A few days after the discovery of Cheryl’s car, security camera footage surfaced of a man in a rubber mask attempting to use Dunlap’s bankcard at area ATMs. Then on December 15, Apalachicola park rangers noticed buzzards picking over a large carcass. They realized it was the body of a woman as they grew closer, with gaping wounds on the torso and legs. Then they noticed what wasn’t there: Both hands had been cut off, and the head was missing.
The body would eventually be identified as the missing Cheryl Dunlap.
While authorities scoured the area for clues to their killer, Hilton hit the road. By the end of 2007, he was back in Georgia, just in time for New Year’s Eve.
On January 1, 2008, Hilton and Dandy set out for a hike on Blood Mountain outside of Atlanta. That’s when he ran into Meredith Emerson, who was also enjoying a New Year’s Day trek with her dog.
Hilton tried abducting her, but the martial arts-trained Emerson resisted. A powerful 24-year-old, Emerson put up a good fight. But Hilton, trained in hand-to-hand combat from his days in the Army, eventually got the better of her. Once subdued, he marched her down the mountain to his van.
Inside, he tied Emerson down, drove away and held her prisoner for days. This time, however, Hilton failed to clean up his trail. Other witnesses had seen them on the mountain that day. They alerted authorities and the Georgia Bureau of Investigation soon identified Hilton as the primary suspect in Emerson’s abduction. Police continued to scour Blood Mountain, despite the fact that attempts to use Emerson’s bankcard had been made at ATMs many miles away.
News of the abduction went national. It soon caught the attention of John Tabor, Hilton’s former boss at the siding business. When Hilton called him to ask for money, Tabor knew Hilton was the prime suspect in Emerson’s disappearance. Strangely, Tabor waited over an hour to inform the Georgia Bureau of Investigation about the call.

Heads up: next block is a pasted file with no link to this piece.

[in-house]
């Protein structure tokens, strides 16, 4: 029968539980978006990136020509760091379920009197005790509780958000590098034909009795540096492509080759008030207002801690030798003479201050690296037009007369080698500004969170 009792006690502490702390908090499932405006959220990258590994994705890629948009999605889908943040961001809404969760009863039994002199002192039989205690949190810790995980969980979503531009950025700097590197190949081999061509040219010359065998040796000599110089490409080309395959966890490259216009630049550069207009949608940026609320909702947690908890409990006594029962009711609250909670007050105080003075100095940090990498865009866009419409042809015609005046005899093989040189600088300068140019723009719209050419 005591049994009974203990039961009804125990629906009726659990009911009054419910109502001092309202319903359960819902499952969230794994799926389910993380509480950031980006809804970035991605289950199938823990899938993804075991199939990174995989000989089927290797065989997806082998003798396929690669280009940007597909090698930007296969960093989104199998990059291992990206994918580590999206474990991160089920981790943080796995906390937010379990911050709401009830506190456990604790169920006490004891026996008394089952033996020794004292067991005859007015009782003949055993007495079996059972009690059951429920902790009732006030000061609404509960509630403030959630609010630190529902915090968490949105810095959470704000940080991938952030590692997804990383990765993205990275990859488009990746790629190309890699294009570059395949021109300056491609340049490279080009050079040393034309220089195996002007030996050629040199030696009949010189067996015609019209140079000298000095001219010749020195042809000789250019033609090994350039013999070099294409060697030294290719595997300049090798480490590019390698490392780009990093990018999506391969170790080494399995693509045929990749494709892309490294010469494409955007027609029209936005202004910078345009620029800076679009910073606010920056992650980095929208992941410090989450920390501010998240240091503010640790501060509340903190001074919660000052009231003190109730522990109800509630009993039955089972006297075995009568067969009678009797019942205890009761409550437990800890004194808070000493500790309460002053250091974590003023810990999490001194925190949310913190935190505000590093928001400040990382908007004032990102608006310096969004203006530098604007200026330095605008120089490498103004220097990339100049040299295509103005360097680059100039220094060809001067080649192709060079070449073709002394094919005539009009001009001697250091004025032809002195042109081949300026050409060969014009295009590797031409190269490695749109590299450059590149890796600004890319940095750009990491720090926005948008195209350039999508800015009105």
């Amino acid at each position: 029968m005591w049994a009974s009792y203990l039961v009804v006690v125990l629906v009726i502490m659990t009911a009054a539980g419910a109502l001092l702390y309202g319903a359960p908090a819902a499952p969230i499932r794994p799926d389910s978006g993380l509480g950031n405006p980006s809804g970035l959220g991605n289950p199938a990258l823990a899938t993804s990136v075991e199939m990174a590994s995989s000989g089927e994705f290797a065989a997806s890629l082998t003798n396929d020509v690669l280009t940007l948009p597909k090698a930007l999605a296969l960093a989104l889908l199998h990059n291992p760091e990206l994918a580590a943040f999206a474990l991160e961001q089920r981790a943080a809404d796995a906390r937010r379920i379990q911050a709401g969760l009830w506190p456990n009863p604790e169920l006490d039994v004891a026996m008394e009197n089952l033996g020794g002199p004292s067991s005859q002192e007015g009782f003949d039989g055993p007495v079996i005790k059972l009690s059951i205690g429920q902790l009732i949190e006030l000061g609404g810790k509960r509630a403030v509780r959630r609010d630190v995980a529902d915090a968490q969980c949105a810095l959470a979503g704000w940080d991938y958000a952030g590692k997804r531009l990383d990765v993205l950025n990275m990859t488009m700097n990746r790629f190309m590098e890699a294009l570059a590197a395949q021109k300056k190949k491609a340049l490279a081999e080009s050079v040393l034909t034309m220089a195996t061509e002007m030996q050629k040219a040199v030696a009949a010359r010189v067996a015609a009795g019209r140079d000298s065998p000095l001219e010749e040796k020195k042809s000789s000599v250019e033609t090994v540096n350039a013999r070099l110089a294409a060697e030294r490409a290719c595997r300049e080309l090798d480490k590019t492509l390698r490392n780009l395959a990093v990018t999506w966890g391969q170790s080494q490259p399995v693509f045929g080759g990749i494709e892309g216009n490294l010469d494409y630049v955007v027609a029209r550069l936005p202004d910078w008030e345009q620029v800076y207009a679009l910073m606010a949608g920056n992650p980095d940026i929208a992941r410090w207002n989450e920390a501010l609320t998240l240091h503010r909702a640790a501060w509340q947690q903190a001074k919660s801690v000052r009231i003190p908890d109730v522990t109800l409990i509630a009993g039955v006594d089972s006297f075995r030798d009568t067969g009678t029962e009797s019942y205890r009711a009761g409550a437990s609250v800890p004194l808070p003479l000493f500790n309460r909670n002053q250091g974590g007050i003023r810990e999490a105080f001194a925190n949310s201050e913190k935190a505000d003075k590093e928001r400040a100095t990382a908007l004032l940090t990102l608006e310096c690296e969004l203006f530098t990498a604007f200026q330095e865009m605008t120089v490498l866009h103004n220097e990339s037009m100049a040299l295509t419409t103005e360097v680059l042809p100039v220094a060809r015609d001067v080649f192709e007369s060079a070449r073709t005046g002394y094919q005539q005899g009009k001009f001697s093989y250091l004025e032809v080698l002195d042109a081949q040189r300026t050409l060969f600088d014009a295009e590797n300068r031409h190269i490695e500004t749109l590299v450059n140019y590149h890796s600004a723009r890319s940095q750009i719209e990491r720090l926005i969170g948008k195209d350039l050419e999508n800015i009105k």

Authorities were able to trace it to a pancake house off of Blood Mountain. By the time they arrived, however, Hilton was gone.
A few days later, in DeKalb County, Hilton was spotted in a parking lot, removing items out of his van and tossing them into a dumpster. A phone call was made.
“The guy you’re looking for is cleaning out his van,” the witness told police in a 911 call.
DeKalb County deputies rushed to the scene, their sirens screaming and dome lights flashing. This time, Hilton didn’t have time to escape. He offered no resistance as police put him into custody. Soon, Hilton found himself in an interview room, turned over to the GBI. He readily admitted to killing Emerson, speaking in bursts. He was looking to make a deal.
In exchange for a full confession and leading Georgia police to Emerson’s body, Hilton would get life in prison without possibility of parole. He did just that. Under heavy escort, Hilton led authorities to a remote road in Dawson Forest, 35.7 miles south of Blood Mountain, where he had buried Emerson’s body. Clearly, the GBI had been looking for Emerson in the wrong place. Just like Dunlap’s corpse, the head was gone. I buried it nearby, Hilton told police. He had beheaded Emerson in an attempt to obscure identification.
As Georgia authorities pieced together the murder of Meredith Emerson, Florida law enforcement officers were connecting the dots between Emerson and Dunlap; their killer was the same guy. But unlike Georgia, Florida was not going to make a deal.
Join us next week for the concluding installment of Trail of Death: The Hunt for Gary Hilton
True crime writer Fred Rosen is the author of numerous books, including Lobster Boy, Deacon of Death, Did They Really Do It? and Needle Work. His book on the Hilton case is Trails of Death: The True Story of National Forest Serial Killer Gary Hilton.
Cover of "Trails of Death: The True Story of National Forest Serial Killer Gary Hilton" via TitleTown Publishing; All other photos courtesy of the author